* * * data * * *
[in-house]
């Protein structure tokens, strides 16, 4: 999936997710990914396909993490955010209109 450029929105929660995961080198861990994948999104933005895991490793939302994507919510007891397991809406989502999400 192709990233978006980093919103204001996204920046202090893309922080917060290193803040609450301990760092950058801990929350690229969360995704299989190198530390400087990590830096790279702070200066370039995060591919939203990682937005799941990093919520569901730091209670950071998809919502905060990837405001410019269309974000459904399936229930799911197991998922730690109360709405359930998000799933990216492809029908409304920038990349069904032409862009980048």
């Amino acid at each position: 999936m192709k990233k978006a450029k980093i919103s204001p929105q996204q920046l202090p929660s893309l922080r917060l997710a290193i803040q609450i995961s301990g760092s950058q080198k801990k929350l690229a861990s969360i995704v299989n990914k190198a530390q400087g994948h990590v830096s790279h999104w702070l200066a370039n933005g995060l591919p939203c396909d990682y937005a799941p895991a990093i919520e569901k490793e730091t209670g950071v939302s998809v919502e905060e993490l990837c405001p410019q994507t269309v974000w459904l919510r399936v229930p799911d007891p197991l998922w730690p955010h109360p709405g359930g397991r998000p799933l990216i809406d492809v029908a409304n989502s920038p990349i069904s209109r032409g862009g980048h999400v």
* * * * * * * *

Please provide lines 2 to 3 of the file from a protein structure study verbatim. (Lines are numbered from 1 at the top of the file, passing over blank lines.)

């Protein structure tokens, strides 16, 4: 999936997710990914396909993490955010209109 450029929105929660995961080198861990994948999104933005895991490793939302994507919510007891397991809406989502999400 192709990233978006980093919103204001996204920046202090893309922080917060290193803040609450301990760092950058801990929350690229969360995704299989190198530390400087990590830096790279702070200066370039995060591919939203990682937005799941990093919520569901730091209670950071998809919502905060990837405001410019269309974000459904399936229930799911197991998922730690109360709405359930998000799933990216492809029908409304920038990349069904032409862009980048």
């Amino acid at each position: 999936m192709k990233k978006a450029k980093i919103s204001p929105q996204q920046l202090p929660s893309l922080r917060l997710a290193i803040q609450i995961s301990g760092s950058q080198k801990k929350l690229a861990s969360i995704v299989n990914k190198a530390q400087g994948h990590v830096s790279h999104w702070l200066a370039n933005g995060l591919p939203c396909d990682y937005a799941p895991a990093i919520e569901k490793e730091t209670g950071v939302s998809v919502e905060e993490l990837c405001p410019q994507t269309v974000w459904l919510r399936v229930p799911d007891p197991l998922w730690p955010h109360p709405g359930g397991r998000p799933l990216i809406d492809v029908a409304n989502s920038p990349i069904s209109r032409g862009g980048h999400v």